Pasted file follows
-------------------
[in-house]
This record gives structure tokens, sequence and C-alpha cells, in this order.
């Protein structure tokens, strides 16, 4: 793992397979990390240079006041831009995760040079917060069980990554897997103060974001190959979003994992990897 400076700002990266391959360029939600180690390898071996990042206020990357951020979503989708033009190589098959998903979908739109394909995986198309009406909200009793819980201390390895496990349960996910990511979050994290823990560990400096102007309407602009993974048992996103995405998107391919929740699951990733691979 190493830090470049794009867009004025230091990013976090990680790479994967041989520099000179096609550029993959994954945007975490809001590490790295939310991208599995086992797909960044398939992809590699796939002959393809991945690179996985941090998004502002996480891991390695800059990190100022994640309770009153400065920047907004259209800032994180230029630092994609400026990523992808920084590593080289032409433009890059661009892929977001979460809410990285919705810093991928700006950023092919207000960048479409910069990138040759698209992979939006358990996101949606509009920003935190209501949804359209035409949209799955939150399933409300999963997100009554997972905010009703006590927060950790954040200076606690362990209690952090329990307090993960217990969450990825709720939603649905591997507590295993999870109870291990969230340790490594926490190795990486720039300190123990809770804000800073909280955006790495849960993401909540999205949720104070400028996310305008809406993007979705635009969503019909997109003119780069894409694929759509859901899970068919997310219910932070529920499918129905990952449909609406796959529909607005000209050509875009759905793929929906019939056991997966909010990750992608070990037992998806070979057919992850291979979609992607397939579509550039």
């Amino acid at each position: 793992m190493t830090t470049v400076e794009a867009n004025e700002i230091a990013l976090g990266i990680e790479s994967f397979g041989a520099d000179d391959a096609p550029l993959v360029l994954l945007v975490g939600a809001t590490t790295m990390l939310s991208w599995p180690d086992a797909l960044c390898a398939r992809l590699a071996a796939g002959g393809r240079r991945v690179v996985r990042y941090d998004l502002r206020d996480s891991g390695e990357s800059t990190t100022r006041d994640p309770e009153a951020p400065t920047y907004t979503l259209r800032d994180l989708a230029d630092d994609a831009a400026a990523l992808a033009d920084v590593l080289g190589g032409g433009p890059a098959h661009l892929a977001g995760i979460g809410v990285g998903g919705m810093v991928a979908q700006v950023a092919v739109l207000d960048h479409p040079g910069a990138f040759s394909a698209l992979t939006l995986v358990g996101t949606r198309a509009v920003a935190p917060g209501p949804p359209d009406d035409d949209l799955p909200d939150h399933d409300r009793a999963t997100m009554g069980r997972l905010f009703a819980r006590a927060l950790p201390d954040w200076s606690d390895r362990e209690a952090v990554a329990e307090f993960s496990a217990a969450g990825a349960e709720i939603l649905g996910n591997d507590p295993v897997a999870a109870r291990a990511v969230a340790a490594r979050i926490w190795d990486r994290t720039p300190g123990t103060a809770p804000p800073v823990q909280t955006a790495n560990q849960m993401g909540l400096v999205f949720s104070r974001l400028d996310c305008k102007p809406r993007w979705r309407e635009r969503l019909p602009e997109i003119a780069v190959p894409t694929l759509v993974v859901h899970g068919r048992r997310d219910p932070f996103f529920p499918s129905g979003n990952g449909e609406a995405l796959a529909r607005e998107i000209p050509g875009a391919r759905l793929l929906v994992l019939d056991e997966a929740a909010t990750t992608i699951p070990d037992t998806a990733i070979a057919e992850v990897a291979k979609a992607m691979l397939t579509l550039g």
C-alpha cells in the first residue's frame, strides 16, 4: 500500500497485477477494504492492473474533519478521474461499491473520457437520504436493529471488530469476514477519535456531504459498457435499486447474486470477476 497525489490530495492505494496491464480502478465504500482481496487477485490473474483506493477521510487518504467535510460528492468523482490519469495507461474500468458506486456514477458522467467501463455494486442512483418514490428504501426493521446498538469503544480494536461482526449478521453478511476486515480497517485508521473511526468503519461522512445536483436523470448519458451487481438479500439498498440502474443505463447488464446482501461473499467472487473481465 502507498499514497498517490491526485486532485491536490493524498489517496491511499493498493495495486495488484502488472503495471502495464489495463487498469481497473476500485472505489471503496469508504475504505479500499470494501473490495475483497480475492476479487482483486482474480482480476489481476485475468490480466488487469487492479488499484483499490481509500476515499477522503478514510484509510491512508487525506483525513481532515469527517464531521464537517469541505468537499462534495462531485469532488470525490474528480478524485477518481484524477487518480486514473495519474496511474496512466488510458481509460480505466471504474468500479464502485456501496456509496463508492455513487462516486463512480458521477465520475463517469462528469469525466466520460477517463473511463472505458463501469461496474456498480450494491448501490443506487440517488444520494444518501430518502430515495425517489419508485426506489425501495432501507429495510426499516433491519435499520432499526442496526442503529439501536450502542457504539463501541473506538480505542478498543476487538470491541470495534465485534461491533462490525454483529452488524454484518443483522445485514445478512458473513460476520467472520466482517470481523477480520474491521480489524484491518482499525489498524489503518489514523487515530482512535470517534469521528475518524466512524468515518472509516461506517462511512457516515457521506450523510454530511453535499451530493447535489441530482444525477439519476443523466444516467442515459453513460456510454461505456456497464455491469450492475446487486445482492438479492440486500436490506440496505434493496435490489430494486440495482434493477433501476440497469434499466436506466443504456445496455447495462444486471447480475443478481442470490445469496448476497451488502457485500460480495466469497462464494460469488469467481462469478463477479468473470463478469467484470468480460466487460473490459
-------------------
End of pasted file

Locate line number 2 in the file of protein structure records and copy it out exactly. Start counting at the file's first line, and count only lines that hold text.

This record gives structure tokens, sequence and C-alpha cells, in this order.